Obama defends his failed strategy against ISIS, saying it will ‘take time’, while Russia and now France obliterate them
The carnage of the Paris attacks and the largely stalemated war in Iraq and Syria have prompted heavy criticism of President Obama’s handling of the fight against the Islamic State over the past three years.
The questions came in waves Monday at the Group of 20 summit in Antalya, Turkey: Hadn’t Obama underestimated the threat posed by the Islamic State? Wasn’t it time for a new and more aggressive attack plan? Did he really understand the group well enough to defeat it and protect the United States?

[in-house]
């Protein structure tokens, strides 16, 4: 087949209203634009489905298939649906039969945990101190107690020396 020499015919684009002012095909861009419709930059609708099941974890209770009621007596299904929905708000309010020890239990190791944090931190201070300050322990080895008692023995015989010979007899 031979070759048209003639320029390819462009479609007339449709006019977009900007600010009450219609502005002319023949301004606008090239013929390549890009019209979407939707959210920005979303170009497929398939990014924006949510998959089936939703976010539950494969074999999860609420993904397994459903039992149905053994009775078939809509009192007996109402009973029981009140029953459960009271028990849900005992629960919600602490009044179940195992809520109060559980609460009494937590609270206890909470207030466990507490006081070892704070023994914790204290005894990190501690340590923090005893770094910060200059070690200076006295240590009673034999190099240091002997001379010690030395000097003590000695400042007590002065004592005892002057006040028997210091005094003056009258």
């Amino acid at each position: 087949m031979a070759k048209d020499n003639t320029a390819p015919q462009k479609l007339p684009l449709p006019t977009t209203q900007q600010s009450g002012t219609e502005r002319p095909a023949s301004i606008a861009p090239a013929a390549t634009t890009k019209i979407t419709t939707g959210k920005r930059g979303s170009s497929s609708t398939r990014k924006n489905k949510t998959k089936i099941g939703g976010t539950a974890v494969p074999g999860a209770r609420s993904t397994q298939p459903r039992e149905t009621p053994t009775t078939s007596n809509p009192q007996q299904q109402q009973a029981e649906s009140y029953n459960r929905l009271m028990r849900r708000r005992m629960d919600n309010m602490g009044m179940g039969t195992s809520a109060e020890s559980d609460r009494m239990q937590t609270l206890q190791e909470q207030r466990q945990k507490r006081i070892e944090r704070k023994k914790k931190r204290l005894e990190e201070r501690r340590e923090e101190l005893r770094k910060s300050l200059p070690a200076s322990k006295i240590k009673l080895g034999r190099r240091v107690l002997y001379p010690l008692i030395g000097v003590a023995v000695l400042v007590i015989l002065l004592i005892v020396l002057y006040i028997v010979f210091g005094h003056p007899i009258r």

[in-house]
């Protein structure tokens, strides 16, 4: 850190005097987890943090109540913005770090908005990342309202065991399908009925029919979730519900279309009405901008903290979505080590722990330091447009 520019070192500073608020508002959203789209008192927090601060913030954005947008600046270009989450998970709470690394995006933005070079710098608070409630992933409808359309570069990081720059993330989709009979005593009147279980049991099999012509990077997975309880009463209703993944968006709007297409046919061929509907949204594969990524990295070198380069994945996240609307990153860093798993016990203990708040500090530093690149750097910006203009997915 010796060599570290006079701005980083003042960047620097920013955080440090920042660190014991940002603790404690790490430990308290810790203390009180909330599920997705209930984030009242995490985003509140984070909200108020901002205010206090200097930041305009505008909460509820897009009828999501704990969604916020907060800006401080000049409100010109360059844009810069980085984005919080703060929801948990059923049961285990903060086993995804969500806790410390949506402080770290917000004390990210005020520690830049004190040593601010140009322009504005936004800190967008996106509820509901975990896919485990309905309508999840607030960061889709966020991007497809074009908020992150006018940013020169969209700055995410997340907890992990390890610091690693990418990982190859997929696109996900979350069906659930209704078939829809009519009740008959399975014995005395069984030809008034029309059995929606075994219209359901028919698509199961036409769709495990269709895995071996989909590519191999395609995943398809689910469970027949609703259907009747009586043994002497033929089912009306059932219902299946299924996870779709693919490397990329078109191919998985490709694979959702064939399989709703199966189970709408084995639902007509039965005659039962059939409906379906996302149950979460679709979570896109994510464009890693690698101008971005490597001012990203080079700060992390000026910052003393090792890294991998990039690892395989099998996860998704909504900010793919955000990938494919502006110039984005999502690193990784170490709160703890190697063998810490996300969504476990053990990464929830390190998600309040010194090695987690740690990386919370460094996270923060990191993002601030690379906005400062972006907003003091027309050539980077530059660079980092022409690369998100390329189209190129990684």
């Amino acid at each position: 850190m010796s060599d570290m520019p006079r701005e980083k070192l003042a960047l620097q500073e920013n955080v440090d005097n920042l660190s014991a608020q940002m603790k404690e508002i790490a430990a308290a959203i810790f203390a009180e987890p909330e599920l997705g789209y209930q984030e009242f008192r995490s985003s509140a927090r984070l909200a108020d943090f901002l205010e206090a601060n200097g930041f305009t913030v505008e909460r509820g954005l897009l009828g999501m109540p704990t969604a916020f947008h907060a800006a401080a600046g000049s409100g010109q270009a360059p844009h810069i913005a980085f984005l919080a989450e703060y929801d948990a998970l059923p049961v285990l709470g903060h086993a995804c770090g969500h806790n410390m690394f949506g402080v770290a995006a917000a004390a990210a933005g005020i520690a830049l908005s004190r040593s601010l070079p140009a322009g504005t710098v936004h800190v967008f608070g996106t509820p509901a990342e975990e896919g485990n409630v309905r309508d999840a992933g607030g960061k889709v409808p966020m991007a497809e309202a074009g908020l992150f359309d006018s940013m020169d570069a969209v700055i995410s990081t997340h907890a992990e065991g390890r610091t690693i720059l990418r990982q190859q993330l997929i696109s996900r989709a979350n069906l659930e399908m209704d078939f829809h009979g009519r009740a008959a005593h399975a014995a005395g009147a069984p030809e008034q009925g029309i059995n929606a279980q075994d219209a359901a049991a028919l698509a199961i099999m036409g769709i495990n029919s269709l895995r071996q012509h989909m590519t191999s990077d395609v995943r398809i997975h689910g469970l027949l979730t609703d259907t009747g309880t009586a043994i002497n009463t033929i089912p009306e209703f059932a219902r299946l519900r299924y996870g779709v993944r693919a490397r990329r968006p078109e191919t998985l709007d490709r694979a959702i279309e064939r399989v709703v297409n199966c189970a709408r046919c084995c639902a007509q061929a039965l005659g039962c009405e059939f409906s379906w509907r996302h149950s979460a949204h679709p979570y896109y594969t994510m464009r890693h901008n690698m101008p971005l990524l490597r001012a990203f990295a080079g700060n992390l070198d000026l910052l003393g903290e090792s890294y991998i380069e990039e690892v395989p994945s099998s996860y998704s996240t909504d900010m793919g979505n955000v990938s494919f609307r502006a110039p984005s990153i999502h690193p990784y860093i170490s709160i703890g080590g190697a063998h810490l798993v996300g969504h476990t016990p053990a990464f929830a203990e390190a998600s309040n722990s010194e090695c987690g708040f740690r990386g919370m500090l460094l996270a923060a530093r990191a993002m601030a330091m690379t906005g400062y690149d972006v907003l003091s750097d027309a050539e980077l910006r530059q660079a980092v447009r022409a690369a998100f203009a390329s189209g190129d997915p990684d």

“All right,” Obama replied to the last question, his tone betraying utter indignation. “So this is a variation on the same question. . . . Let me try it one last time.”
In response to each of the questions posed by reporters, Obama made his case for a steady and persistent campaign that seeks to gradually shrink the Islamic State’s territory in Iraq and Syria with airstrikes, slowly build up indigenous ground forces and press for renewed diplomatic negotiations to end Syria’s civil war.
The questions reflected concerns following the Paris attacks — which killed 129 people and led France’s president to promise a “merciless” response — that Obama had missed opportunities to defeat the group when it was still gaining strength.
Now Obama is in the unenviable position of championing a strategy that even he admits could take years to work, and could be marked by significant setbacks and more terrorist attacks like those in Paris.
“The strategy that we are putting forward is the strategy that is ultimately going to work,” the president told reporters Monday. “But as I said from the start, it is going to take time.”